AFAIK China has had OTH radars for over a decade. I believe they used both surface wave and ionosphere bounce systems. Not sure what makes this system unique. As noted, it works as an early detection system in peacetime but would be unlikely to survive any conflict that escalated to the point of air strikes on the mainland. I also wonder how effective it would be in the relatively crowded skies of the region - minimally you'd have to cross check any target detection against regular air traffic to exclude targets that were merely civilian liners. Such a radar will not give you a hard count of the number of targets if they are close together; a flight of four fighters or pair of bombers would likely look identical to a 777.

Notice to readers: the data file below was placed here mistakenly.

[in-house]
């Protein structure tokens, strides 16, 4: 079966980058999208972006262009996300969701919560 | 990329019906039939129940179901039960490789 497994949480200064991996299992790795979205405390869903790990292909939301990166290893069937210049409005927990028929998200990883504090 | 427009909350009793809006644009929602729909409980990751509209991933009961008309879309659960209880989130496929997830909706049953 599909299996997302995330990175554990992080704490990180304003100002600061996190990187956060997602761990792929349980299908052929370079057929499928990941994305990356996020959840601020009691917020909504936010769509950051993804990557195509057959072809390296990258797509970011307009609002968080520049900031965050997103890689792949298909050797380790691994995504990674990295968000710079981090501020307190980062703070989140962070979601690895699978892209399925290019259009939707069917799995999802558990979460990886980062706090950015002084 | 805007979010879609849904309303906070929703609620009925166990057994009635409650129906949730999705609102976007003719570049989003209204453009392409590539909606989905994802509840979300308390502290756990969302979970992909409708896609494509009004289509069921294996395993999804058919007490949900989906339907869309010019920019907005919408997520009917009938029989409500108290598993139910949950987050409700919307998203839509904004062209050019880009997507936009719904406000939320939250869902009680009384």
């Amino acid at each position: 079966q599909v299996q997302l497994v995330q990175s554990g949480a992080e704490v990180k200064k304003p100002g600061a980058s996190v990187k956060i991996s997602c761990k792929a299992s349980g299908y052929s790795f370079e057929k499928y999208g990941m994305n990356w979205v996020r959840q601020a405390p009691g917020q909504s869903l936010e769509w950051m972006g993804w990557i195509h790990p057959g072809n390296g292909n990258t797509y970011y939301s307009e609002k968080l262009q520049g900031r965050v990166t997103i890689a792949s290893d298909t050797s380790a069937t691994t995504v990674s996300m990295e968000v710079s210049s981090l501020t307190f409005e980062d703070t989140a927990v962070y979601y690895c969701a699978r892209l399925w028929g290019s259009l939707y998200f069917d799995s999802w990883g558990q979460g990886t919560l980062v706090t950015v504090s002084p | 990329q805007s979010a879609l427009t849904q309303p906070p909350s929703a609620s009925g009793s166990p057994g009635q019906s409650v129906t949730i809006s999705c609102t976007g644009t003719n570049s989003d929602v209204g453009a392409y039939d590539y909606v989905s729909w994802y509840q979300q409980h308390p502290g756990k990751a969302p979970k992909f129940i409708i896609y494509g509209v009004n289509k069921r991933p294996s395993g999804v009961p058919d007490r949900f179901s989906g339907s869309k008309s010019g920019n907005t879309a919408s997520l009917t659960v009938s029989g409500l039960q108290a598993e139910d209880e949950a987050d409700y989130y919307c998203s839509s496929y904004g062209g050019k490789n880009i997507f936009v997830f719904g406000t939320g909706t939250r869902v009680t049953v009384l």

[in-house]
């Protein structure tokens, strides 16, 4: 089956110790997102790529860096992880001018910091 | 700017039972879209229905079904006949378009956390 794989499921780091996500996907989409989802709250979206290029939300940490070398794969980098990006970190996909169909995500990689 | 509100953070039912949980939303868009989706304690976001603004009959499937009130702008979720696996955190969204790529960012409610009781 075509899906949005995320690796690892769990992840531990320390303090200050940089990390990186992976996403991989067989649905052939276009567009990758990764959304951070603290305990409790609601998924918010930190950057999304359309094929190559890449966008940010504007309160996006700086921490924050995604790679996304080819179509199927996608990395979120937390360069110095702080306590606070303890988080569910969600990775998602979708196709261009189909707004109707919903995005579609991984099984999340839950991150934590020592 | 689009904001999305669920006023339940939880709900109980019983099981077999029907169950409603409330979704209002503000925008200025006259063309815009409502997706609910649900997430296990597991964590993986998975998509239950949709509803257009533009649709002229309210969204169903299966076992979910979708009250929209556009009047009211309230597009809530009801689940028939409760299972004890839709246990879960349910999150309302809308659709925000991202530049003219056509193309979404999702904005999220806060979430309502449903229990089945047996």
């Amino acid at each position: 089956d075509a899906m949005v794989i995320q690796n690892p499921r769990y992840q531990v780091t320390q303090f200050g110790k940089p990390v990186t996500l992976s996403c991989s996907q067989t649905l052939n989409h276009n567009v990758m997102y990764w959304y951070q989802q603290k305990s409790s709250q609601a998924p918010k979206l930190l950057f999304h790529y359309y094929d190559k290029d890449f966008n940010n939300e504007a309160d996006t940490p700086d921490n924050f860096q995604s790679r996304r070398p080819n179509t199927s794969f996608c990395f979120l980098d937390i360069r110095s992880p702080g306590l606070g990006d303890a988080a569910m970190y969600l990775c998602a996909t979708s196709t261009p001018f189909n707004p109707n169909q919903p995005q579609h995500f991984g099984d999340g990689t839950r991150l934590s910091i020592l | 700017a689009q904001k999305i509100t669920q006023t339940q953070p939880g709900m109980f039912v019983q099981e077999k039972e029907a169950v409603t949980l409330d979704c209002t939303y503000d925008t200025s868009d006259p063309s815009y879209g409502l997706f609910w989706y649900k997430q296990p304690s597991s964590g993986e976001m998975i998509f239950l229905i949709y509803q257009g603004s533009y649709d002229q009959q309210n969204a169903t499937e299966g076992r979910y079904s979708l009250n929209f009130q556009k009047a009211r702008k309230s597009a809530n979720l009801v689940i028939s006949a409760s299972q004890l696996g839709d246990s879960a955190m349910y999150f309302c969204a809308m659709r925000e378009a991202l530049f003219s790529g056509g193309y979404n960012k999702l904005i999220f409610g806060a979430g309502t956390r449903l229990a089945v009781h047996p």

The novelty is using SIAR.
'A major shortcoming that’s been overcome is that old HFSWR can only tell an object’s general direction and not its precise location. Wei Dongxu, a Beijing-based military analyst, told the Global Times they overcame that “by designing the world's first practical meter wave sparse array synthetic impulse and aperture radar.” In effect, it uses a bunch of HFSWR systems to triangulate where the object is.'
See here too: https://www.research...ture_processing
Is it utilizing backscatter to determine where the objects are? I COULD believe that. It would probably work better on an F117 series aircraft than a B2 or F35, but still. In the kingdom of the blind and all that..